M&M’s For Your Health

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M&M’s are good for you. I could have told you that years ago. As a matter of fact, I think I did tell everybody I knew because how could anything so tasty be bad for you? Well, now the results are in, and guess what? I was right all the time. Researchers have found that the same blue food dye found in M&Ms (and Gatorade) could be used to reduce damage caused by spine injuries, offering a better chance of recovery.
Researchers at the University of Rochester Medical Center have discovered that when they injected the compound Brilliant Blue G (BBG) into rats suffering spinal cord injuries, the rodents were able to walk again, albeit with a limp. Can’t you see those little rats looking up toward heaven, tears in their little eyes and crying “Thank you Lord! It’s a miracle!” No jokes about tiny little rubber-tipped canes or walkers, please.
Oh, yes, there is one teeny-weeny side effect… the rodents turned blue. But so what, right? It’s a small price to pay to be able to walk (or limp) again. I’ve heard of Blue Cross, Blue Shield, Blue Bonnet, and even Blue Ice, but blue rats? Blue, limping rats. Wow, that image ought to keep you awake nights. Some idiots used to dye chicks and bunnies pink for Easter, so I guess blue rats are not so farfetched.
The results of the study, published in the “Proceedings of the National Academy of Sciences,” build on research conducted by the same center five years ago. In August 2004, scientists revealed how Adenosine triphosphate, which is known as ATP and described as the “energy currency of life,” surges to the spinal cord soon after injury occurs.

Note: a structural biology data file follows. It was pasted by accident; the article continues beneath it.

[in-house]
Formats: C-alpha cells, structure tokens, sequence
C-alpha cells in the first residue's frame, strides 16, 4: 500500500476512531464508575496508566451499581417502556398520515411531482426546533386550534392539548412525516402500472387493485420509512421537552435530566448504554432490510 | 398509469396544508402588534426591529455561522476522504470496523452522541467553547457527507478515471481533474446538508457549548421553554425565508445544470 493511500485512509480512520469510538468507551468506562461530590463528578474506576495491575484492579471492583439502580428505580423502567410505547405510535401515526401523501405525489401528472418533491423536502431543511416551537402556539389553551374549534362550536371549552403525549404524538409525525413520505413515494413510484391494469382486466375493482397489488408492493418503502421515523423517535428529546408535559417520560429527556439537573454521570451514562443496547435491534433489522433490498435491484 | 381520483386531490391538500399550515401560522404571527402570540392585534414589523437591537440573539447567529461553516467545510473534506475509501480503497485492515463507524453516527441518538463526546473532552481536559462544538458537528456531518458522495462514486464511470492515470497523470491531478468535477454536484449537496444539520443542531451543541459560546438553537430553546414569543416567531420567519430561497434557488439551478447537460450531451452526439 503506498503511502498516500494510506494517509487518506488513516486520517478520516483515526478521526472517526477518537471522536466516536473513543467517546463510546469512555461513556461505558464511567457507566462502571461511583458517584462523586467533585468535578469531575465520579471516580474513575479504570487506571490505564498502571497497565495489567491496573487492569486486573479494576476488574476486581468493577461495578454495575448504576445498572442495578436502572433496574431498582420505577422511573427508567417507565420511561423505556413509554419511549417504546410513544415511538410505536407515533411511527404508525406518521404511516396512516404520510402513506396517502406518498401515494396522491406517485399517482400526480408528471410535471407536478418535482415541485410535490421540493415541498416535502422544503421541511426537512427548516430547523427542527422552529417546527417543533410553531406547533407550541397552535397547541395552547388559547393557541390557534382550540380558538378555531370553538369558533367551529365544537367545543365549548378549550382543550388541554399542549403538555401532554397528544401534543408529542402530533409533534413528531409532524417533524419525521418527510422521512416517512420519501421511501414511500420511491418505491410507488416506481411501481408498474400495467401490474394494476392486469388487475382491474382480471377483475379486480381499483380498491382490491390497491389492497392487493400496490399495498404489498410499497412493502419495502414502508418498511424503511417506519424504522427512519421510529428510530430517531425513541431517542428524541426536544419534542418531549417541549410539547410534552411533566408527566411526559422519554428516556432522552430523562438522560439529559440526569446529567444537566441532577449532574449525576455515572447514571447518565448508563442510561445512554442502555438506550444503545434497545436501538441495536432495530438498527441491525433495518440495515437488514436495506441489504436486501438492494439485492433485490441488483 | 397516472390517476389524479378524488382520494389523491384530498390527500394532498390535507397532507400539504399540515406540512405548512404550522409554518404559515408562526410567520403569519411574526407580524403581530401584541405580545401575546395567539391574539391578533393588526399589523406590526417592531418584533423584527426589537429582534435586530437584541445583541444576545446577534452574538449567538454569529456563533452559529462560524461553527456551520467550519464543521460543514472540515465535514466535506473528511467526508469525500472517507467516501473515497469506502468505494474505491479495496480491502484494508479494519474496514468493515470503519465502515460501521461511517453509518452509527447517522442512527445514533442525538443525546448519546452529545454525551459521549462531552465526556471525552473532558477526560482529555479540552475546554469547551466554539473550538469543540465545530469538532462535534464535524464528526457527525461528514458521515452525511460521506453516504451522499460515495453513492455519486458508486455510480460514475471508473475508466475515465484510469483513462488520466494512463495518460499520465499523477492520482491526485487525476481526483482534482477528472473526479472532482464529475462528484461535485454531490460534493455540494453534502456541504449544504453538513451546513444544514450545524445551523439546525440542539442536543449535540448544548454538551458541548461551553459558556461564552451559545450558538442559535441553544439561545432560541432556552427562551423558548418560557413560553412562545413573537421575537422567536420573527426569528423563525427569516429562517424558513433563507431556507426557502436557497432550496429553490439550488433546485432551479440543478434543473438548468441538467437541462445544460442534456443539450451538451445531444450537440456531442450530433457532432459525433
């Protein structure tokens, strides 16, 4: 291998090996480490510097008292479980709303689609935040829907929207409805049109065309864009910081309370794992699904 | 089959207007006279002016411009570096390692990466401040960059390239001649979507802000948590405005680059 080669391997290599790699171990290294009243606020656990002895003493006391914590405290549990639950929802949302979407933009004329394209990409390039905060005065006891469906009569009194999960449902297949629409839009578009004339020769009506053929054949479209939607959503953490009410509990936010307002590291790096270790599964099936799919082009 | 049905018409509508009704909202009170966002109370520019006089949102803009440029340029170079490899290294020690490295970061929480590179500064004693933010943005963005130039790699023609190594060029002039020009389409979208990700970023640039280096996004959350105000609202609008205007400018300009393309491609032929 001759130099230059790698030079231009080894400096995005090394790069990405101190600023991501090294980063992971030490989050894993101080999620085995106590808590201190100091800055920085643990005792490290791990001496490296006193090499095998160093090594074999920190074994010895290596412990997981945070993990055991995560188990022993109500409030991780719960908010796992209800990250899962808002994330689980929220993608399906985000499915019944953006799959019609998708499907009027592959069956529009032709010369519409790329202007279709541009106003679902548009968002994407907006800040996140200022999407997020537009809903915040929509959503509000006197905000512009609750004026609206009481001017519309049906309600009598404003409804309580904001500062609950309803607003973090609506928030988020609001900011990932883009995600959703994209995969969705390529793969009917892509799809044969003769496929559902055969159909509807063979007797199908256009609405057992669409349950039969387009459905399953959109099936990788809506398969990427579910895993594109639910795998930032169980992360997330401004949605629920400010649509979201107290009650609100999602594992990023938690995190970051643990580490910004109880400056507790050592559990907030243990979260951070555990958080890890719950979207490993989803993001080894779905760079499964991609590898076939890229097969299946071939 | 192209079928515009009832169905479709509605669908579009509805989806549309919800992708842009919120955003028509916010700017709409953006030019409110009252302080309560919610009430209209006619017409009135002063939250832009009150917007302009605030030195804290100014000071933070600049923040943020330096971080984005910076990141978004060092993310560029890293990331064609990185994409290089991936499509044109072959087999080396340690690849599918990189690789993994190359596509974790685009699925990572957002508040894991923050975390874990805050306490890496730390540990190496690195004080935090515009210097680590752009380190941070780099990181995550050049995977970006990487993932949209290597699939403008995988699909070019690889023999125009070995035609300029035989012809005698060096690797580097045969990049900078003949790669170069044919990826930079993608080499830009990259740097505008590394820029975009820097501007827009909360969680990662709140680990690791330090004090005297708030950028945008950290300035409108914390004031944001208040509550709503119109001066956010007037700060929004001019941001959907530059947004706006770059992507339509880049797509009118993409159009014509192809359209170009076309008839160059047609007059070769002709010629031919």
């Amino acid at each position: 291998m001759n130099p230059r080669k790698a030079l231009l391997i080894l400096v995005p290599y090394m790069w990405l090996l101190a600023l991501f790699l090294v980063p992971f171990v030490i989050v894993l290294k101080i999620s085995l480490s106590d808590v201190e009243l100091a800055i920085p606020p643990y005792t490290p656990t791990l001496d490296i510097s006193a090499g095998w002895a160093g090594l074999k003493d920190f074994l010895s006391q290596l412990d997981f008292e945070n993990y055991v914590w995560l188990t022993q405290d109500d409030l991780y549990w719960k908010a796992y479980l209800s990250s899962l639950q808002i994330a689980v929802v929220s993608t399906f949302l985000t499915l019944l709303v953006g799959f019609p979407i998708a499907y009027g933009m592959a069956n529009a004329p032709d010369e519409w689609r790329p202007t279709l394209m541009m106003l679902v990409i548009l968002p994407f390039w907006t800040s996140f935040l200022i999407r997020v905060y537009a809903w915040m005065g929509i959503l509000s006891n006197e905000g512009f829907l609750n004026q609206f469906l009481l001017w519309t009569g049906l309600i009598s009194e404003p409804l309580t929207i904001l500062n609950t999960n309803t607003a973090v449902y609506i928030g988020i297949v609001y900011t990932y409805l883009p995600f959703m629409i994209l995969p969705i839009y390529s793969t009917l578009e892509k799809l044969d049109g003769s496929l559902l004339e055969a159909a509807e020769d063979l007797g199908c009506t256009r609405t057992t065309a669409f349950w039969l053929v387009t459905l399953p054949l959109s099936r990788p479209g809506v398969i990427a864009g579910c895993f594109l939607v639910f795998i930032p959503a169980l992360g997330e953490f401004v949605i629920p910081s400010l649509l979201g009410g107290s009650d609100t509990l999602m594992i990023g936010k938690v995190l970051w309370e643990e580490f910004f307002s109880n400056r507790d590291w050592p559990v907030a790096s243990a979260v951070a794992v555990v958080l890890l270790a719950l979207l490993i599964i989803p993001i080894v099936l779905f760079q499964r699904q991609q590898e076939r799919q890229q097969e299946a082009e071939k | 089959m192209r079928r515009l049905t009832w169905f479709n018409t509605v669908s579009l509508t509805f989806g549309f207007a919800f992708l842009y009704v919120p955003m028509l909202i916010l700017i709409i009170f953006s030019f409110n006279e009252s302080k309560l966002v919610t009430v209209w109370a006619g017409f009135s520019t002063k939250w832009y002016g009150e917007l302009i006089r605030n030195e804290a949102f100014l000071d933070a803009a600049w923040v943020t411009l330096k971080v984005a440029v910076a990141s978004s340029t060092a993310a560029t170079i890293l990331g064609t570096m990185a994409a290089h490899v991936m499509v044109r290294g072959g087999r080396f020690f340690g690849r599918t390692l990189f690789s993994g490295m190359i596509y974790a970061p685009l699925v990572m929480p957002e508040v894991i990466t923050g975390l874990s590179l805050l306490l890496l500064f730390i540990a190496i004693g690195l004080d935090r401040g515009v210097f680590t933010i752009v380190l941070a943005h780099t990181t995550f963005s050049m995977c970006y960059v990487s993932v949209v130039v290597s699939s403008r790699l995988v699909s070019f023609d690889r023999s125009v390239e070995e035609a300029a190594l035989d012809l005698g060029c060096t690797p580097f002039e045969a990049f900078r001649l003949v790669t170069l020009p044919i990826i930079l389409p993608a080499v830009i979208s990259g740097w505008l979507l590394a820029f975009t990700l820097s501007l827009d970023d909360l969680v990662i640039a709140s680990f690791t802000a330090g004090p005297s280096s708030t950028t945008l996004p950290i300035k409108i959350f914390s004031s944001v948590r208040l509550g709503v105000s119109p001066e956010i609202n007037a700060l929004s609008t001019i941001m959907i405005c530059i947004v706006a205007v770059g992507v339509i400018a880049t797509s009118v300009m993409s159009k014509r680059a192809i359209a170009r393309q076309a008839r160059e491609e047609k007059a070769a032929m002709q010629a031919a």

Researchers found that the sudden influx of ATP killed off healthy cells, making the initial injury far worse. But when they injected oxidized ATP into the injury, it was found to block the effect of ATP, allowing the injured rats to recover and walk again…. albeit with a limp. (I wonder if they could teach those rats to do a Walter Brennan impersonation?)
The researchers were quick to add that even though they got good results when oxidized ATP was injected directly into the spinal cord, that method would not be practical for use with spinal cord-injured patients. The chief researcher said, “First, no one wants to put a needle into a spinal cord that has just been severely injured, so we knew we needed to find another way to quickly deliver an agent that would stop ATP from killing healthy motor neurons. Second, the compound we initially used, oxidized ATP, cannot be injected into the bloodstream because of its dangerous side effects.”
Back in 2004, medical researchers discovered that the spinal cord was rich in a molecule called P2X7, which is also known as “the death receptor” for its ability to allow ATP to latch onto motor neurons and send the signals which eventually kill them. They knew that BBG could thwart the function of P2X7, and its similarity to a blue food dye approved by the Food and Drug Administration in 1982 gave them the confidence to test it intravenously. And abracadabra! Quicker than you can say “Mickey Mouse,” blue rats are walking again all over the place… albeit with a limp.
Scientists say it could be several years before their findings lead to a practical application for BBG in humans and more testing is needed to assess the safety of BBG before human clinical trials could even begin. But it’s blue M&M’s! Isn’t that great? I hope they start testing the other colors too. I mean, who knows what wonderful health properties they might find in the rest of them?
Yellow M&M’s might contain an anti-jaundice agent. Maybe the reds could help with bloodstream problems. Green M&M’s might serve as an aid to digestion. The browns…well, I don’t know if the brown M&M’s really have any healthful properties at all. But you never know. We as health-conscious consumers should not take any chances. Eat ‘em all. Buy a bunch of bags (both plain and peanut) and eat every color. The worse thing that could happen is that you put on a little weight. Oh, and maybe turn a little blue?

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